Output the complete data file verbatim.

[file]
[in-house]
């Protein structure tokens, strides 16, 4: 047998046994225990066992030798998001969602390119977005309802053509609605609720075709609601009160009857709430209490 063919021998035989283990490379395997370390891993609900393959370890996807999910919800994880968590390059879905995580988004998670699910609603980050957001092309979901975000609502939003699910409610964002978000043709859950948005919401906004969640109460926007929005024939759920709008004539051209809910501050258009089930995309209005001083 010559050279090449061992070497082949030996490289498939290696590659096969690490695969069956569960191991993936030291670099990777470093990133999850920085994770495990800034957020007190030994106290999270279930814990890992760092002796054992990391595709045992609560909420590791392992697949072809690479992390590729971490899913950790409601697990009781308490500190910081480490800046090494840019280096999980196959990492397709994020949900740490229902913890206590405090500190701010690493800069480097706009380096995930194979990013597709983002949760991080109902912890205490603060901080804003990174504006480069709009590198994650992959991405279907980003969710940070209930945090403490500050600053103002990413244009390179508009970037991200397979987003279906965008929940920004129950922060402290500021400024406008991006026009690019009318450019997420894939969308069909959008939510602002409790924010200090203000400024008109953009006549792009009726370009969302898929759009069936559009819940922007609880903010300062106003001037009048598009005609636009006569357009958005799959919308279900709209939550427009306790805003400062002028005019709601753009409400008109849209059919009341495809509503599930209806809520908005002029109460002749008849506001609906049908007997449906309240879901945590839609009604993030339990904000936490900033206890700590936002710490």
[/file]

[in-house]
């Protein structure tokens, strides 16, 4: 047998046994225990066992030798998001969602390119977005309802053509609605609720075709609601009160009857709430209490 063919021998035989283990490379395997370390891993609900393959370890996807999910919800994880968590390059879905995580988004998670699910609603980050957001092309979901975000609502939003699910409610964002978000043709859950948005919401906004969640109460926007929005024939759920709008004539051209809910501050258009089930995309209005001083 010559050279090449061992070497082949030996490289498939290696590659096969690490695969069956569960191991993936030291670099990777470093990133999850920085994770495990800034957020007190030994106290999270279930814990890992760092002796054992990391595709045992609560909420590791392992697949072809690479992390590729971490899913950790409601697990009781308490500190910081480490800046090494840019280096999980196959990492397709994020949900740490229902913890206590405090500190701010690493800069480097706009380096995930194979990013597709983002949760991080109902912890205490603060901080804003990174504006480069709009590198994650992959991405279907980003969710940070209930945090403490500050600053103002990413244009390179508009970037991200397979987003279906965008929940920004129950922060402290500021400024406008991006026009690019009318450019997420894939969308069909959008939510602002409790924010200090203000400024008109953009006549792009009726370009969302898929759009069936559009819940922007609880903010300062106003001037009048598009005609636009006569357009958005799959919308279900709209939550427009306790805003400062002028005019709601753009409400008109849209059919009341495809509503599930209806809520908005002029109460002749008849506001609906049908007997449906309240879901945590839609009604993030339990904000936490900033206890700590936002710490």